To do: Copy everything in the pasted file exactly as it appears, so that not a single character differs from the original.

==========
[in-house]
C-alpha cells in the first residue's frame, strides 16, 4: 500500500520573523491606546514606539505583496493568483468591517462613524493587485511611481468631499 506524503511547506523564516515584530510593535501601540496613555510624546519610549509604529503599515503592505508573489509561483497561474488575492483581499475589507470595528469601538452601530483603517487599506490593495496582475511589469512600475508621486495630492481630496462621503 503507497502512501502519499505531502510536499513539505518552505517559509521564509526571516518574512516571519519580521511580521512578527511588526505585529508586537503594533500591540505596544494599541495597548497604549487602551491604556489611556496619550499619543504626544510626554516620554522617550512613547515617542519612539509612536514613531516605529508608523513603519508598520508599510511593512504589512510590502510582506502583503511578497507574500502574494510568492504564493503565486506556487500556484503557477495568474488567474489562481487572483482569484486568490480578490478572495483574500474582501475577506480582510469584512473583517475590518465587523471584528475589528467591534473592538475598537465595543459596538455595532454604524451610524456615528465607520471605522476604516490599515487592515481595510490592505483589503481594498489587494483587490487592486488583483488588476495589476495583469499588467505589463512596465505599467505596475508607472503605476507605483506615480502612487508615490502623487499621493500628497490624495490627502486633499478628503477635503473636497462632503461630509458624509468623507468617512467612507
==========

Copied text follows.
[in-house]
C-alpha cells in the first residue's frame, strides 16, 4: 500500500520573523491606546514606539505583496493568483468591517462613524493587485511611481468631499 506524503511547506523564516515584530510593535501601540496613555510624546519610549509604529503599515503592505508573489509561483497561474488575492483581499475589507470595528469601538452601530483603517487599506490593495496582475511589469512600475508621486495630492481630496462621503 503507497502512501502519499505531502510536499513539505518552505517559509521564509526571516518574512516571519519580521511580521512578527511588526505585529508586537503594533500591540505596544494599541495597548497604549487602551491604556489611556496619550499619543504626544510626554516620554522617550512613547515617542519612539509612536514613531516605529508608523513603519508598520508599510511593512504589512510590502510582506502583503511578497507574500502574494510568492504564493503565486506556487500556484503557477495568474488567474489562481487572483482569484486568490480578490478572495483574500474582501475577506480582510469584512473583517475590518465587523471584528475589528467591534473592538475598537465595543459596538455595532454604524451610524456615528465607520471605522476604516490599515487592515481595510490592505483589503481594498489587494483587490487592486488583483488588476495589476495583469499588467505589463512596465505599467505596475508607472503605476507605483506615480502612487508615490502623487499621493500628497490624495490627502486633499478628503477635503473636497462632503461630509458624509468623507468617512467612507